And a story that sells can help you sell.
To tell a successful story we recommend using a 5-star plan when writing your sales letters.
The 5-stars are: Story, Feasibility, Urgency, Benefit and Plan.
Here is an example:
The World Wildlife Fund (WWF) sought donations for a wildlife preserve in South American to buy the land and gain as many new supporters as possible.
Here is how they did it:
- They told the story of senseless cruelty inflicted on these animals.
- They showed how they already had an option to purchase the acreage at a ridiculously low price.
- They noted the rate at which rain forests are being depleted, showing that the need was immediate.
- They closed by showing how people would benefit as well, because of the medical and research value of these environments.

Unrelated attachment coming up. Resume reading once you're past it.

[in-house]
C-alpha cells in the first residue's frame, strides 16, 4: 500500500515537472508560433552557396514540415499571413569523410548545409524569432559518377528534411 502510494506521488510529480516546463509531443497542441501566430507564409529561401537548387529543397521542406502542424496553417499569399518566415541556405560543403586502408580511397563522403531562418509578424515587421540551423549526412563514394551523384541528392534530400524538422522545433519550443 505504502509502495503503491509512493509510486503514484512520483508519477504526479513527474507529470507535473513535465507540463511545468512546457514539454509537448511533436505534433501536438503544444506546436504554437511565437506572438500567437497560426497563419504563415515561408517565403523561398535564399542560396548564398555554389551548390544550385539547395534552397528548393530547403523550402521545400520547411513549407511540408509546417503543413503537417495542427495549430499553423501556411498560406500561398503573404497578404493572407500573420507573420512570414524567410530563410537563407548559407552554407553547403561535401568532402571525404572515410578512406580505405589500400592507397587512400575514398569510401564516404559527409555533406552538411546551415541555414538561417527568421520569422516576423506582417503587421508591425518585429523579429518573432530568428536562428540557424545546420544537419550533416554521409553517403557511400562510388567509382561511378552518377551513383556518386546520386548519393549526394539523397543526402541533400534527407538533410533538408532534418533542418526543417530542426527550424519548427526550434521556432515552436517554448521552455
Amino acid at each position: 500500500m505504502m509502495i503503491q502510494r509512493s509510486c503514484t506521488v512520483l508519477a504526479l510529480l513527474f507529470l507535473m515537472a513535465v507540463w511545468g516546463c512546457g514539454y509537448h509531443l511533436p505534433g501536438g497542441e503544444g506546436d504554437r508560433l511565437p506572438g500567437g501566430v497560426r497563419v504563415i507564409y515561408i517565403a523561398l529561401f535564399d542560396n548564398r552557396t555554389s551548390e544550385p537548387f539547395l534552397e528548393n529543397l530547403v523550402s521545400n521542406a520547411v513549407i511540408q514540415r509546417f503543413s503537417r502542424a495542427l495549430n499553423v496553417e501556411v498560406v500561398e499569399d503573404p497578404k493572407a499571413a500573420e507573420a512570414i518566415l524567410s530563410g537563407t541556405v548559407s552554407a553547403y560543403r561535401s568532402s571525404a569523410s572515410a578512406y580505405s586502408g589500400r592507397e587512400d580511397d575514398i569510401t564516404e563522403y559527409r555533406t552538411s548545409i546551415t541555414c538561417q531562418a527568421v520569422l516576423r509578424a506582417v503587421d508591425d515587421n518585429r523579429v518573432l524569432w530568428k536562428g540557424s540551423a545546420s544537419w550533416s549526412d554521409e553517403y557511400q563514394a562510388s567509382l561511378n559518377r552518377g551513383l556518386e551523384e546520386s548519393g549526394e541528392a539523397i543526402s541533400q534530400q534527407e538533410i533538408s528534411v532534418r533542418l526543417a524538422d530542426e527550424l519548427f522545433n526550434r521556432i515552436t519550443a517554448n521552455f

- Finally, the appeal was part of a larger marketing plan.
They had all 5 components for a successful story.
They ended up with nearly 12,000 responses out of 160,500 pieces across three mailings – a solid 7.5% conversion rate.
They raised $322,267, which was 138% more than their goal.
If you want to boost response, remember:
Story means tell them yours. People love a story. It’s in our blood.
Feasibility means that what you say can be done.
Urgency means you need them to take action on your idea now.
Benefit means they will gain great things by taking that action.
Plan means your efforts fit into a bigger picture, a grand vision.
Learn from the guy who asked for money – without a plant.
“Would you give me a dollar for a sandwich?” he asked a passer-by. “Not until I’ve seen that sandwich,” came the reply.
Now, what do you say to that answer? He didn’t know either. And he didn’t get the dollar.
To learn whether your copy tells an urgent, achievable story, offering clear benefits and a plan to readers, email Caleb Huey at firstname.lastname@example.org or call at 310-212-5727.